Program involvement was measured by the number of participants who completed the three components of the MGV program. To accomplish the three components to become a certified Master Gardener Volunteer, ten sessions of classroom instruction were conducted. Weekly classes were held on a wide variety of horticulture topics and taught by University of Maine Extension faculty. Topics in the program included soils, botany, compost, plant diseases, insect pests, small fruit production, vegetable production, greenhouse management, annual and perennial production, and crop rotation. A written exam of 65 questions provided another learning experience to explore some topics not covered in the classroom. Each participant was expected to achieve at least 40 hours of volunteer time within 1 year. The MSP staff monitored volunteer time. Conducting research was considered part of their volunteer time. Their research methods are included because of the uniqueness of doing research inside a maximum secure prison and demonstrates their skill development.
A discussion on using the scientific method and developing a researchable question was initiated with participants to develop research project proposals. Participants drafted research proposals that included rationale for the research; researchable question; hypothesis; research method and design; materials list; and expected completion date. Questions were asked about current production practices. Were the current practices maximizing production? What could they do differently to increase yields? In developing the written proposals they needed to keep in mind the limitations of gardening at a maximum secure facility. Two written project proposals were developed and presented to MSP and University of Maine Extension staff. Each proposal was discussed on its merit and likelihood of success. Even though both projects were very worthy, only one was chosen because of space and staff limitation within the facility. “Growing peppers in raised beds with different rates of compost as a soil amendment” was the project selected. All activities were initiated, developed and managed by offenders.
In the past, garden plots had been amended with compost but application rates were not measured, and recommended rates were not known. The compost used in the vegetable production system was made on-site using organic material from the dining facility and horse bedding. The facility makes between 200-250 cubic yards of finished compost per year. Compost is applied to garden plots either in the spring or fall. The native soils are very poor, shallow to bedrock with very low organic matter and fertility. Because compost is limited, offenders wanted to make sure they optimized the benefits of the compost to maximize production yields by amending with appropriate rates. They developed a researchable question: What rate of compost optimizes pepper production in a raised bed system? Raised beds allowed them to better control the plant media volume and growing conditions. From past studies we know that responses to composts are often more pronounced when crops are grown less intensively or are under environmental stress (Roe, 2001). Raised beds created both conditions.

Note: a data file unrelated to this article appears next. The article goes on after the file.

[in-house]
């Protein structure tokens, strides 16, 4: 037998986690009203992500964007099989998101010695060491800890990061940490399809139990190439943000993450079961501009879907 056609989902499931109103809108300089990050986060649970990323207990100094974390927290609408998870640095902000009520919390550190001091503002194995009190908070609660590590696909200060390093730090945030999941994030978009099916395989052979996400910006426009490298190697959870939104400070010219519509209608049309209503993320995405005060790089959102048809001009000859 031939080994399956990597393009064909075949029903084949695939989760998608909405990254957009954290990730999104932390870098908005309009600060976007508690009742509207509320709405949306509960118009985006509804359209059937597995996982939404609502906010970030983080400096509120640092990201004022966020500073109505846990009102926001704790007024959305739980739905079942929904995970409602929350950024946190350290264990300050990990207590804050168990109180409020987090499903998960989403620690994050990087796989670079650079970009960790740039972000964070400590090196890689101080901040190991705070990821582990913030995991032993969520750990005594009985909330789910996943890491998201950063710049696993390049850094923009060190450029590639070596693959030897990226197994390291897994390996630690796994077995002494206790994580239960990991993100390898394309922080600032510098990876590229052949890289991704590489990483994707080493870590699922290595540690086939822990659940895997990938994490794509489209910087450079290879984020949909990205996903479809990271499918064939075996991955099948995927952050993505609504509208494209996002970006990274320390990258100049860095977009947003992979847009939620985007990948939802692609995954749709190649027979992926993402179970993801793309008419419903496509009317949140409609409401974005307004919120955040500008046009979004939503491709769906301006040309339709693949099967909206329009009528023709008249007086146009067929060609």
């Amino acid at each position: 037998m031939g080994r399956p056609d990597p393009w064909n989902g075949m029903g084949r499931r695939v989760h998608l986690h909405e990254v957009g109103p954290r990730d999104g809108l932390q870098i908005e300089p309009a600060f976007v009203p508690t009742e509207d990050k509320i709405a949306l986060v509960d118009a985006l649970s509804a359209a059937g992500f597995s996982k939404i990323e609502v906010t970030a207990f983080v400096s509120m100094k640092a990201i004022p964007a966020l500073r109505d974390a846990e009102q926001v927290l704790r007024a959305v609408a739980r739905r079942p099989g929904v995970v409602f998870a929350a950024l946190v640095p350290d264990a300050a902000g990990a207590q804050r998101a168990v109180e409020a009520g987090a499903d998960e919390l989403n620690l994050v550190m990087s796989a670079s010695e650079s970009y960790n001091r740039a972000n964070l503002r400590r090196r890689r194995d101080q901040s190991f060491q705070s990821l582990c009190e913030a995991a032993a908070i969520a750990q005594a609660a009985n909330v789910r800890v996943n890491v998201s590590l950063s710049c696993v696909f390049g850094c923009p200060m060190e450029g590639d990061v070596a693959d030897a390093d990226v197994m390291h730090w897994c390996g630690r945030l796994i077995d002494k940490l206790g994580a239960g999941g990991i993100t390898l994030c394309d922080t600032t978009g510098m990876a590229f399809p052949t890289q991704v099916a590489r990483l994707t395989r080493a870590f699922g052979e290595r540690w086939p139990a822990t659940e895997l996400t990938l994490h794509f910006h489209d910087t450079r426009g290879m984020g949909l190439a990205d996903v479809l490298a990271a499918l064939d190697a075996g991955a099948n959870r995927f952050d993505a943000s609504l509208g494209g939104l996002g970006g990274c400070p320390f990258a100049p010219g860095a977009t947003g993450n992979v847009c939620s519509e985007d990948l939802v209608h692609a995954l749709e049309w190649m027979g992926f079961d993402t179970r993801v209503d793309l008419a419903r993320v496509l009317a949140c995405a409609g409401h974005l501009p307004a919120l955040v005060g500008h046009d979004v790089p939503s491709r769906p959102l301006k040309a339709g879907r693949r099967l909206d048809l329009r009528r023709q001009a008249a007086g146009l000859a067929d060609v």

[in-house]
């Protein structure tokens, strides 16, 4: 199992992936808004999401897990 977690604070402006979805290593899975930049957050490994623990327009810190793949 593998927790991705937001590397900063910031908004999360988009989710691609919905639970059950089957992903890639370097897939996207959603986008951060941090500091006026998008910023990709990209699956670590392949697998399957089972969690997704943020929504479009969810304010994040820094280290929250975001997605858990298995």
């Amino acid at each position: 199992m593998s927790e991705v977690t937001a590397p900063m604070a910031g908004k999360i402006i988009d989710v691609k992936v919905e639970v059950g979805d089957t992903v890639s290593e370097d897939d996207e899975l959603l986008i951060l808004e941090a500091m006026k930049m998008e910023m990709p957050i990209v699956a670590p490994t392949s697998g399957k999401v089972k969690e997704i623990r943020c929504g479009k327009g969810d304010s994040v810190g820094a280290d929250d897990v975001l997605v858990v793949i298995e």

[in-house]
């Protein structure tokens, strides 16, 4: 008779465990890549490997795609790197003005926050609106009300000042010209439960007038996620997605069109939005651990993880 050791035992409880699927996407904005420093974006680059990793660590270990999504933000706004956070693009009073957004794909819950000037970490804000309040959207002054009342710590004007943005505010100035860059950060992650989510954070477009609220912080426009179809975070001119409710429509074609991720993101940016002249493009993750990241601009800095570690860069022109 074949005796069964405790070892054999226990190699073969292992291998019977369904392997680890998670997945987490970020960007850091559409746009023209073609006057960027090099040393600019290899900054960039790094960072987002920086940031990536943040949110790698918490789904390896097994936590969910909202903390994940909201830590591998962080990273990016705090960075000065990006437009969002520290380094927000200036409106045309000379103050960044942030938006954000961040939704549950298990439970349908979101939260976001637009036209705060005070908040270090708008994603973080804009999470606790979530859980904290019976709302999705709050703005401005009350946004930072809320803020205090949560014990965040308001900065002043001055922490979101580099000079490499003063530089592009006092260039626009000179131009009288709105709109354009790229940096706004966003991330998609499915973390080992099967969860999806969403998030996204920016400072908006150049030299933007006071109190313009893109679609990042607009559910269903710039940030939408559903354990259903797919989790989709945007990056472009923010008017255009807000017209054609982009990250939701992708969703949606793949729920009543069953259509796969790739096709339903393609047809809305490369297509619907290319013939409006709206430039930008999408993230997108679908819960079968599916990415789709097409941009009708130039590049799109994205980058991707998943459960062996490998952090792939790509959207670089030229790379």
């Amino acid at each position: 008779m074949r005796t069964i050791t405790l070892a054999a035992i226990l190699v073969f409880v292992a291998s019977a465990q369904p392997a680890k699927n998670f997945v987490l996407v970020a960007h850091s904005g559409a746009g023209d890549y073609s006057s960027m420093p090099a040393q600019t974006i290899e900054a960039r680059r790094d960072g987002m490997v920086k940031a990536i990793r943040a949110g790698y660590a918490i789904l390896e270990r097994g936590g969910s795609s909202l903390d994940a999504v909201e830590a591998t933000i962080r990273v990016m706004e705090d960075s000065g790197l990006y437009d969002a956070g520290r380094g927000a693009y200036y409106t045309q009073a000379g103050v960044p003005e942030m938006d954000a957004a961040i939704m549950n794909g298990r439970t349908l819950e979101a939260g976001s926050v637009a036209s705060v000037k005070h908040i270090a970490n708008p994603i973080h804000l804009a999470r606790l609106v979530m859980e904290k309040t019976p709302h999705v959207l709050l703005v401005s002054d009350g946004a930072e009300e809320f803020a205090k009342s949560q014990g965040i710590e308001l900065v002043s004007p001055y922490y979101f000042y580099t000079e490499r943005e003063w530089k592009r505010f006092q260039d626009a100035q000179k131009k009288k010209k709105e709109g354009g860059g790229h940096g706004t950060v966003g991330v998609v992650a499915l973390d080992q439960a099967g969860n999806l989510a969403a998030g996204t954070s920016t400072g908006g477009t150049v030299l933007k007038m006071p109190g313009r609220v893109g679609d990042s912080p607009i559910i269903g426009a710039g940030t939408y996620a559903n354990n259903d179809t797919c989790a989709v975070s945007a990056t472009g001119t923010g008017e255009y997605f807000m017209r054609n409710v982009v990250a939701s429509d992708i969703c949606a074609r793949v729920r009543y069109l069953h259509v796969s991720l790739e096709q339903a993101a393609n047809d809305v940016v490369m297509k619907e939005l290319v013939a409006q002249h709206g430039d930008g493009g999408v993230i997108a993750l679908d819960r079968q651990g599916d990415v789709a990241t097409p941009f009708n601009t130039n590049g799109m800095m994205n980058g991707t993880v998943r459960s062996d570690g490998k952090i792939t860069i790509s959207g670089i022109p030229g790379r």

The compost is made within the facility using a turned windrow system. Compost feedstocks are food scraps, horse bedding, sawdust, and shredded paper. Each feedstock has been analyzed to determine a compost recipe of 2.5 parts horse bedding to 1 part food scrap and shredded paper. Finished compost and soil samples were analyzed at the University of Maine Soil Analytical lab using standard methods. Compost analysis is reported on an as is basis: C:N ratio 11.7; pH 7.4; 40.3 % moisture; bulk density 1010 lbs./cu yd.; conductivity 3.4; and NPK ratio of 2:1:1. The nitrogen in the compost is primarily in the organic fraction. Organic N sources, including SOM, will go through a mineralization process in which soil microbes metabolize organic carbon (C) and convert organic N compounds into ammonium and a subsequent process that quickly oxidizes the ammonium to nitrate (nitrification) (Gaskell and Smith, 2007). Nitrate is the most readily available form of plant nitrogen.
The soil used in the raised beds was a Boothbay silt loam (Natural Resource Conservation Service Soil Survey 1987). The soil pH was 6.1. Other soil parameters, P, K, Ca, Mg, organic matter were satisfactory or optimal for plant growth.
The raised beds were 5’ x 5’ x 1.5’ made from pressure treated lumber. Raised beds were filled with approximately 1.5 cubic yards of growing material. The material was a percentage of soil and finished compost. Bed #1 was 100% native soil considered to be the experimental control. Beds #2, 3 and 4 were amended with 10%, 25% and 50% finished compost, respectively, mixed with the remaining volume of soil.